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He was full of quick quips. To wit:
“They’re my home team. I like the Bucs,” he said before admitting: “But they’re the Bucs.”
“6-2½. But my doctor told me I was 6-3,” Fowler cracked.
“I’m just happy to be here. I’m a loose person,” Fowler said. “I played flag football. I was on a Pop Warner team. When it’s time for me to work out, I flip a switch.
“I don’t like to be rude. You don’t want to be all kinds of grumpy and rude. You don’t want to be that. You get wrinkles from all that stuff.”
Sure, eventually it would get to some serious football business, but Fowler stressed that he wanted to also show teams who he was, the fun-loving linebacker that plays as well between the lines as with his one-liners.
“I want to be comfortable and you’re able to do what you can do. You feel good about yourself. I don’t want to be uptight and not feel good,” he said.
“With me, it’s my personality. My film speaks for itself. Many coaches know my football, it’s just getting to know me.”
On the field, he proved himself while with the Gators.
During the 2014 regular season, he had 57 tackles, led Florida with 5½ sacks, 12 tackles-for-loss, 15 quarterback pressures and a 25-yard gain on a fumble recovery. He had similar numbers as a sophomore in 2013.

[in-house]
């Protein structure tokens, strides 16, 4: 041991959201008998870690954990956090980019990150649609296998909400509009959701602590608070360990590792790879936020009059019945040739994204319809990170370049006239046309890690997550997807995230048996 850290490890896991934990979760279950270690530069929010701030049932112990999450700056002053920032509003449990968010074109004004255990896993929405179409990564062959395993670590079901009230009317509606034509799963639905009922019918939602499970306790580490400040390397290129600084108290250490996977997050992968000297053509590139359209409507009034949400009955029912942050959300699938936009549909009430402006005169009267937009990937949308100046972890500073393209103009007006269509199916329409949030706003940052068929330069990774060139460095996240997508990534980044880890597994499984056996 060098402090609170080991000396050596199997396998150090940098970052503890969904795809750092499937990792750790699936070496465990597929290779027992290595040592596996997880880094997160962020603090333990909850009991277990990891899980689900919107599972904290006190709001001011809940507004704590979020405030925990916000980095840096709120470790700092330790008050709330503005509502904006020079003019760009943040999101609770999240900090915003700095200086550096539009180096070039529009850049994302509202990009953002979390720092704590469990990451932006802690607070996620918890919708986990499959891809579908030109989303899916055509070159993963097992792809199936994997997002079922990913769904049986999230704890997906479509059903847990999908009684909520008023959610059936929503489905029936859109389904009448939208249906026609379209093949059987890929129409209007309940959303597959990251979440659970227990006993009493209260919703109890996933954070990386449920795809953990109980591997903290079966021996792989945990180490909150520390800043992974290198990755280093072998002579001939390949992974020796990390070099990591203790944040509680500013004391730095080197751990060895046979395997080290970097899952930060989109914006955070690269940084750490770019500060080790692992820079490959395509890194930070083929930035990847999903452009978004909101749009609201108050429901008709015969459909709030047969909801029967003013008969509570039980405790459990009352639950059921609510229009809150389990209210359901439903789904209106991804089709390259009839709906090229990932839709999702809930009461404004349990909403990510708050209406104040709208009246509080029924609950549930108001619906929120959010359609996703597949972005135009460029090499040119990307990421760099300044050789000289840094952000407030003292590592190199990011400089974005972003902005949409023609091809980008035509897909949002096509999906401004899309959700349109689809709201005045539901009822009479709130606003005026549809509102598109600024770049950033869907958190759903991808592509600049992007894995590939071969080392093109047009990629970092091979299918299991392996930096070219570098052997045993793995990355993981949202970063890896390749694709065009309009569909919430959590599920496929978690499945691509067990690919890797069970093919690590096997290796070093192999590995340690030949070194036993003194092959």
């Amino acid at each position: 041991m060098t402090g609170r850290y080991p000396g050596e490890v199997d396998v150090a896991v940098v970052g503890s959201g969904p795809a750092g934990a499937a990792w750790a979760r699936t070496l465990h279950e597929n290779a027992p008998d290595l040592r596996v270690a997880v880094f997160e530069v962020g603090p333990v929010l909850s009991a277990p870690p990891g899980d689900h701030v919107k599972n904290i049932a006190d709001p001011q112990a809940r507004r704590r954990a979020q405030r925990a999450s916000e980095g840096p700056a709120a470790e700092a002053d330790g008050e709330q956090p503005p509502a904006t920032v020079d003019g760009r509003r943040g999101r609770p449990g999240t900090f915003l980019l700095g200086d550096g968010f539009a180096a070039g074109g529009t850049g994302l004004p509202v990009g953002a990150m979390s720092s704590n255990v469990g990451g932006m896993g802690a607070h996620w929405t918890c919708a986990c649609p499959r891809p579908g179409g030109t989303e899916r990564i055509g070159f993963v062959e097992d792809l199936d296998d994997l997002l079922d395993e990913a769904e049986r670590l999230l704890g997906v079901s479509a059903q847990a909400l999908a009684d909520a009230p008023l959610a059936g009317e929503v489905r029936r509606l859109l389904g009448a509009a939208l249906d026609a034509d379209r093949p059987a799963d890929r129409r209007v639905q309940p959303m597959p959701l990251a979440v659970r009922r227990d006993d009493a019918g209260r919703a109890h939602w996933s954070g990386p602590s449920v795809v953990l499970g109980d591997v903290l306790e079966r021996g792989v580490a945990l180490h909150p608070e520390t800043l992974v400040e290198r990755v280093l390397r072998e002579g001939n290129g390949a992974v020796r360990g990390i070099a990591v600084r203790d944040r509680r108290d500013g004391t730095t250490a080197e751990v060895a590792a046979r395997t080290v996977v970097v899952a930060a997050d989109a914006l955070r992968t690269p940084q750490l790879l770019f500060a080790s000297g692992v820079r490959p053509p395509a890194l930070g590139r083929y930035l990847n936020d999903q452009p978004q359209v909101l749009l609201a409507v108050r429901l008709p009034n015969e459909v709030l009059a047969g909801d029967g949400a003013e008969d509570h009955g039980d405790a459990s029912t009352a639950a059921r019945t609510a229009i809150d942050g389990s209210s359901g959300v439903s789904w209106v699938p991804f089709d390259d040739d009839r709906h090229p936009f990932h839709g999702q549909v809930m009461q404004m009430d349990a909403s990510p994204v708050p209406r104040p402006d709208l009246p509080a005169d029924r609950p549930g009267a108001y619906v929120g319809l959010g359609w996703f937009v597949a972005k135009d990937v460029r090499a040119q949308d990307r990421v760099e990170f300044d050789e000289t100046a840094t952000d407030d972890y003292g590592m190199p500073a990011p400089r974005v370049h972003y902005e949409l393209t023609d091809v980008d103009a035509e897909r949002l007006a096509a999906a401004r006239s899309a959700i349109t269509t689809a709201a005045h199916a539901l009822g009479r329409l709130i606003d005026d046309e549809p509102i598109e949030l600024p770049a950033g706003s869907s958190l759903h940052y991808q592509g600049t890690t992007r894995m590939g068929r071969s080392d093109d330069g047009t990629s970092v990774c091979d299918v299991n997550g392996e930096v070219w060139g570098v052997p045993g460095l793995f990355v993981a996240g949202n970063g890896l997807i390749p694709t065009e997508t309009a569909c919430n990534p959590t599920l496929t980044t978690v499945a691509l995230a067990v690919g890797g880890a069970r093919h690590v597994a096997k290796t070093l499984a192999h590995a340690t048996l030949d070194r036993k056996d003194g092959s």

“He used to have problems versus offensive tackles and tight ends when they covered him up, as he failed to contain. Now, with added experience, he demonstrated the last two years that he can stack, shed, extend and slide to make the plays on the corner,” Scout.com draft analyst Dave-Te’ Thomas said. “He has improved his wrap-up tackling technique and makes every effort to arm tackle. When he gets free in the backfield, he does not miss much in getting to and taking down the ball carrier.”
Fowler played in both a 3-4 and 4-3 defensive scheme, getting use at defensive end and linebacker.
“It can help me a lot just because I play anywhere, I can play some linebacker to D-end to edge rusher,” he said. “I can do a lot for a team. I create a lot of problems for the offense and really just stressing out coordinators.”
He’s also received NFL-level coaching. In his first year, Dan Quinn was his defensive coach before he left to help get the Seattle Seahawks to back-to-back Super Bowls before he left there to become the head coach of the Atlanta Falcons.
“He was a man. And he taught me to be a man. I was sad when he left,” Fowler said. “But I knew he was going to do great things. And he accomplished his goals and dreams just like I’m going to accomplish mine.”
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